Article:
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Out West: An unending siege of smog, fog, dryness

Only minor weather changes will once again increase fire danger across California.
Only minor weather changes will once again increase fire danger across California.
Gary London

Fire watches, warnings renewed across California.

An unusually persistent pattern of high pressure continues its grip on much of the western U.S. and for weeks, winter smog, haze, and fog has been the product of a widespread temperature inversion.

Much of eastern Washington State, portions of Oregon and Idaho have been under air stagnation and dense fog advisories for the past week, due to little or no atmospheric mixing, with very little change indicated in the near future.

Utah is also experiencing unusually strong and persistent temperature inversions, Salt Lake City has instituted urgent recommendations regarding the operation of motor vehicles, urging its citizens to refrain from unnecessary driving, even restricting prolonged idling.

In California, conditions of extreme drought continue. A weak disturbance aloft moving through the Rockies will only serve to reinforce cold air across the western plateau, potentially bringing more dry gusty offshore winds to much of the state.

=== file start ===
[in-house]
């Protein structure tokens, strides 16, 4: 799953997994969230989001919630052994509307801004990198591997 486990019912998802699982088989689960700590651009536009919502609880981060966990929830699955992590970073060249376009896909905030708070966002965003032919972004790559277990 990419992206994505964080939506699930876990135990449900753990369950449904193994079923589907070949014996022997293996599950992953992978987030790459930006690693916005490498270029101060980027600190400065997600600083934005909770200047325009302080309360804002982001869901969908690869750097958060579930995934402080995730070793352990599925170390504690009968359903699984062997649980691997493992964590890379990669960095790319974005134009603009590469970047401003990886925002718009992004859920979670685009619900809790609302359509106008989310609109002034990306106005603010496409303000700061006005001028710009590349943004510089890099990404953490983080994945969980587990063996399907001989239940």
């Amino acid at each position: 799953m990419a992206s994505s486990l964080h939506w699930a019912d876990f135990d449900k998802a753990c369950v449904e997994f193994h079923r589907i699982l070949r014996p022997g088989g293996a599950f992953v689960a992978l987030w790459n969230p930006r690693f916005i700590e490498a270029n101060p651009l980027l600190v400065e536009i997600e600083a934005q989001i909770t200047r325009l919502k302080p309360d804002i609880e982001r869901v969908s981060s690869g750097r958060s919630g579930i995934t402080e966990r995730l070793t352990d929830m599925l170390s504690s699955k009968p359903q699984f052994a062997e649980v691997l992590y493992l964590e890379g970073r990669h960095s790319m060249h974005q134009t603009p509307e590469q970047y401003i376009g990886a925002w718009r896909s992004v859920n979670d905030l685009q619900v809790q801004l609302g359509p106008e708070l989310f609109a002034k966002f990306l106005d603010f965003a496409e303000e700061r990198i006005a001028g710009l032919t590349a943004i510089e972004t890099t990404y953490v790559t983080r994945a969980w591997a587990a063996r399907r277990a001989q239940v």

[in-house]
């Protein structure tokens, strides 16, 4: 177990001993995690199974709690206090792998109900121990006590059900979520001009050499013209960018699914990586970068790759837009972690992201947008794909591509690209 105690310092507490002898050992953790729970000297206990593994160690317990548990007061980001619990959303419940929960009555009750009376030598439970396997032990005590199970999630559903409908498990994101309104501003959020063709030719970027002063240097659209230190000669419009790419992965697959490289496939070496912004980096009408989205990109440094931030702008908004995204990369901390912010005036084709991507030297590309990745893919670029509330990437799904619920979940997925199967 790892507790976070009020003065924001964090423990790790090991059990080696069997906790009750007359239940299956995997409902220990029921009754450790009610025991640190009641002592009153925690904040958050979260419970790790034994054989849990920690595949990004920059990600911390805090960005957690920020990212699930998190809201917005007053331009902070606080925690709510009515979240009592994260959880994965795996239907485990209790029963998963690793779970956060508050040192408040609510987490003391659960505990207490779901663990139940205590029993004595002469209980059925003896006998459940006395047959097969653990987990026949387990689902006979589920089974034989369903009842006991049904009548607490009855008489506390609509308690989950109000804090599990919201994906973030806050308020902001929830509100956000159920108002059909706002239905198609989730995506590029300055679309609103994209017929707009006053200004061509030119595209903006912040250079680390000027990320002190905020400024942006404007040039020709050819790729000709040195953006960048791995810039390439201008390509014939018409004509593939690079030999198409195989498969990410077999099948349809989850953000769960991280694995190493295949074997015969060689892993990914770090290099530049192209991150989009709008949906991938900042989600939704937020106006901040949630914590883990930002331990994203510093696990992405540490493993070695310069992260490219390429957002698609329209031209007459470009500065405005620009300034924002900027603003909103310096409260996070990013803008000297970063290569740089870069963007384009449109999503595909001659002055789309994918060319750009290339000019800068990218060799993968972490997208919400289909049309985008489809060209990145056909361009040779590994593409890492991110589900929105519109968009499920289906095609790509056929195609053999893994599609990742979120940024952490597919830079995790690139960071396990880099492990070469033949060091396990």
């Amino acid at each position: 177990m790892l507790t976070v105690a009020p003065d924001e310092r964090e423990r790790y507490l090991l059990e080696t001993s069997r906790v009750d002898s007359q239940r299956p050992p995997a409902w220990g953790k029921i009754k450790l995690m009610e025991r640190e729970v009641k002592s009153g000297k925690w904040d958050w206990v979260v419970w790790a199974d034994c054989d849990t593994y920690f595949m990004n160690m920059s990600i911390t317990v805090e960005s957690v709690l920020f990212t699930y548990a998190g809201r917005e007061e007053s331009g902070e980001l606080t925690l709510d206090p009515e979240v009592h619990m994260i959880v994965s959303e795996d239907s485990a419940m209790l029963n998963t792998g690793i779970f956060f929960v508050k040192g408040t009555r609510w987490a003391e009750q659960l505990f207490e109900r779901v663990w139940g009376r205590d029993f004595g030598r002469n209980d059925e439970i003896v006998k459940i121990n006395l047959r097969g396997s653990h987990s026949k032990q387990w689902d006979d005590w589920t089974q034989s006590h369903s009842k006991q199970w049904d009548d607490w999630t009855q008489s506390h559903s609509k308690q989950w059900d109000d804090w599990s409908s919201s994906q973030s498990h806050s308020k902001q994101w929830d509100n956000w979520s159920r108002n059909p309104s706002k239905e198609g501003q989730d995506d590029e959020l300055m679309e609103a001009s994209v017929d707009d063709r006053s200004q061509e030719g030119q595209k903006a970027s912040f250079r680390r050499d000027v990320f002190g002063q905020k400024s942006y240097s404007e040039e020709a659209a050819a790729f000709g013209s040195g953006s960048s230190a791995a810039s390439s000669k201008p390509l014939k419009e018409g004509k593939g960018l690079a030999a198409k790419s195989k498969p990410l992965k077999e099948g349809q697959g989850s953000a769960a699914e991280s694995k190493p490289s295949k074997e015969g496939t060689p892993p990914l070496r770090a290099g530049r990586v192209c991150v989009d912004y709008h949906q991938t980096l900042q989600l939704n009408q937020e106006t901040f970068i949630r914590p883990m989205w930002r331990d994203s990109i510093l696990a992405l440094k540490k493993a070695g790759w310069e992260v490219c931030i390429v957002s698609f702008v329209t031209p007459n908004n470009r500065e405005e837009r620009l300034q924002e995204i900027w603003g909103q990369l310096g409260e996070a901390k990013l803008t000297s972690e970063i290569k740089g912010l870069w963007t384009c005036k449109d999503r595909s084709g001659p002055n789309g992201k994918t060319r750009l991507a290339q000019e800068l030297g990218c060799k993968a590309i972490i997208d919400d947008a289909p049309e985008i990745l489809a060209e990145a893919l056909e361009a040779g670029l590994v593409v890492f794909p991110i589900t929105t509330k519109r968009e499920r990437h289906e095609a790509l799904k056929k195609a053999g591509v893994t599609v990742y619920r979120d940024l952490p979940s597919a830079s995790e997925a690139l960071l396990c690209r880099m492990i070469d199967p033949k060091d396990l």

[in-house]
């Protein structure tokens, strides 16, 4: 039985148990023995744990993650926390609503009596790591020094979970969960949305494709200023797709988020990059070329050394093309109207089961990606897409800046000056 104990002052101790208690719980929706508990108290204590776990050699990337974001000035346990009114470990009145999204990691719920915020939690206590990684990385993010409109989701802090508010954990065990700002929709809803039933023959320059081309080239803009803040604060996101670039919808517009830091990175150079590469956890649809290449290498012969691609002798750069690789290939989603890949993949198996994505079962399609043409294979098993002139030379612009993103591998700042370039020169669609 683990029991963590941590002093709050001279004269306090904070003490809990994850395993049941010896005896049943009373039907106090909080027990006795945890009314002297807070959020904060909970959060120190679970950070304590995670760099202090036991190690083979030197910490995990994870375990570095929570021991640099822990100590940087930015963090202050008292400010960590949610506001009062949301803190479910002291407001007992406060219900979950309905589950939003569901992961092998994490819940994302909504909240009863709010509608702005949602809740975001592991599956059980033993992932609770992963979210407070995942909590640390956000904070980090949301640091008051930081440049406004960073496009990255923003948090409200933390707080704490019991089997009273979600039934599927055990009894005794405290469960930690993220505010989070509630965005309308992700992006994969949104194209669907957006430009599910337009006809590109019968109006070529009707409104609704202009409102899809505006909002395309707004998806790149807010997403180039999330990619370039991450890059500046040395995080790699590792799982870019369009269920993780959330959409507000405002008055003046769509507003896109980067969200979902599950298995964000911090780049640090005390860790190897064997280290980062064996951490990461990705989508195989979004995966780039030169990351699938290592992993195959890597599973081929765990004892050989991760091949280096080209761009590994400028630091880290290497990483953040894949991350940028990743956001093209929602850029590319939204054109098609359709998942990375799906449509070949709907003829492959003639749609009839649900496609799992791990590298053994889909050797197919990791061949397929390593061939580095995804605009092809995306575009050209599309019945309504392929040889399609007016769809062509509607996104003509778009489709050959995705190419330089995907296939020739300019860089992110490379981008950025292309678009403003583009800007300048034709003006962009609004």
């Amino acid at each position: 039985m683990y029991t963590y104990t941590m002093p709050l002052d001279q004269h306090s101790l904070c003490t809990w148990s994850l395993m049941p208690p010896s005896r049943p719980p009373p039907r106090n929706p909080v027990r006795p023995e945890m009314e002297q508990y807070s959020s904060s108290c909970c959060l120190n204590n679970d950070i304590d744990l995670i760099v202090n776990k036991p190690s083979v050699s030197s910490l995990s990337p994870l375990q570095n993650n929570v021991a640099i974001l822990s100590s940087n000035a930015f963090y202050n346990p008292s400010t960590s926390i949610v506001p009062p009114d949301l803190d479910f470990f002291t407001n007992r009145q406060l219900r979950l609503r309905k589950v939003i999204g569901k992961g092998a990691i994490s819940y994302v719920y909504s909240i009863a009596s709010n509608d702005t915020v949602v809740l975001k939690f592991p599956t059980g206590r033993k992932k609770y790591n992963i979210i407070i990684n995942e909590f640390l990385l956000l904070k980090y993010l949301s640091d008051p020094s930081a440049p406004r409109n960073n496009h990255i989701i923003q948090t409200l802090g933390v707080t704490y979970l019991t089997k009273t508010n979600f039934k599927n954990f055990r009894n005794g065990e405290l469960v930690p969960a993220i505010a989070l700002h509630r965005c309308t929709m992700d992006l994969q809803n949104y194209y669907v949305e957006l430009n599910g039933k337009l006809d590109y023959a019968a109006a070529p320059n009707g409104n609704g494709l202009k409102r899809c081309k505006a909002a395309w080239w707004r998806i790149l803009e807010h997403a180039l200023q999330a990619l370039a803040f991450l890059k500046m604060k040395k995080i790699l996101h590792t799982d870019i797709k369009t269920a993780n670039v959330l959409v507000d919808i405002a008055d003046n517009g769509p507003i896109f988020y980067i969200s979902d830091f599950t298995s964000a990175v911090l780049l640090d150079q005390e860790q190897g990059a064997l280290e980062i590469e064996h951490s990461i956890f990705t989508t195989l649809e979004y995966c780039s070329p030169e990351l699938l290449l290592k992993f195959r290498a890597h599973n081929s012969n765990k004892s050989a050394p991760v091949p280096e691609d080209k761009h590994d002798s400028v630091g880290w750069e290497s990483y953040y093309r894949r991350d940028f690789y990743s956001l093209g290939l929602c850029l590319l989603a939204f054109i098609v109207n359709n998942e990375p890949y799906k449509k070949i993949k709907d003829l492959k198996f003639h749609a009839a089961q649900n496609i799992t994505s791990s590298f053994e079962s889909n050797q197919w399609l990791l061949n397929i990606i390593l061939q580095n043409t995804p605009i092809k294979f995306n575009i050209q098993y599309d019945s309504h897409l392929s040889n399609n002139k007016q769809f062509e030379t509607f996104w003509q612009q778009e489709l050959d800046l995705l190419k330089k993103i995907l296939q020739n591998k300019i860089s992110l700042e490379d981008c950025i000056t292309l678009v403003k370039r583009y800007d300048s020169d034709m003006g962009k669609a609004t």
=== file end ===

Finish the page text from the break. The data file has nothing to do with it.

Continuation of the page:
Once again, a fire weather watch will be in effect for much of southern California beginning Thursday for developing Santa Ana winds, low humidity and above average temperatures.

In central and northern California, a red flag fire warning begins at 10 pm this evening for areas immediately north and east of San Francisco, and a fire weather watch will cover widespread areas from the Oregon border south and east to near Yosemite National Park.

Surface weather models trend towards a moderate to strong offshore pressure gradient through Friday across much of California. Beyond that, a continuing pattern of settled high pressure appears to be the scenario for the western U.S. for the rest of January.

Long-range models hint at the possibility of changes early in February, and the statistical odds are in its favor. But meteorologists caution that beyond ten days, it's pretty much “anyone's guess.”

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